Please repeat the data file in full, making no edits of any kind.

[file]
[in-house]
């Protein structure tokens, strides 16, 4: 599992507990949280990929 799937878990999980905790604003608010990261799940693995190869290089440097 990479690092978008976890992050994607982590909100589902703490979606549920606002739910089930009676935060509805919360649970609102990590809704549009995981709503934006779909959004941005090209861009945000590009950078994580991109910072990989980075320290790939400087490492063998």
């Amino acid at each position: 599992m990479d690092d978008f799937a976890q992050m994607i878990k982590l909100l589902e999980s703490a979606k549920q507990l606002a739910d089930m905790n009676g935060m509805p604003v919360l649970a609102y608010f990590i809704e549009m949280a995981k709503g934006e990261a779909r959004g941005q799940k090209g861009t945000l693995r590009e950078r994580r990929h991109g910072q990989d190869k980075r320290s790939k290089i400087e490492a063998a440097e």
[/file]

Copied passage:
[in-house]
């Protein structure tokens, strides 16, 4: 599992507990949280990929 799937878990999980905790604003608010990261799940693995190869290089440097 990479690092978008976890992050994607982590909100589902703490979606549920606002739910089930009676935060509805919360649970609102990590809704549009995981709503934006779909959004941005090209861009945000590009950078994580991109910072990989980075320290790939400087490492063998």
């Amino acid at each position: 599992m990479d690092d978008f799937a976890q992050m994607i878990k982590l909100l589902e999980s703490a979606k549920q507990l606002a739910d089930m905790n009676g935060m509805p604003v919360l649970a609102y608010f990590i809704e549009m949280a995981k709503g934006e990261a779909r959004g941005q799940k090209g861009t945000l693995r590009e950078r994580r990929h991109g910072q990989d190869k980075r320290s790939k290089i400087e490492a063998a440097e």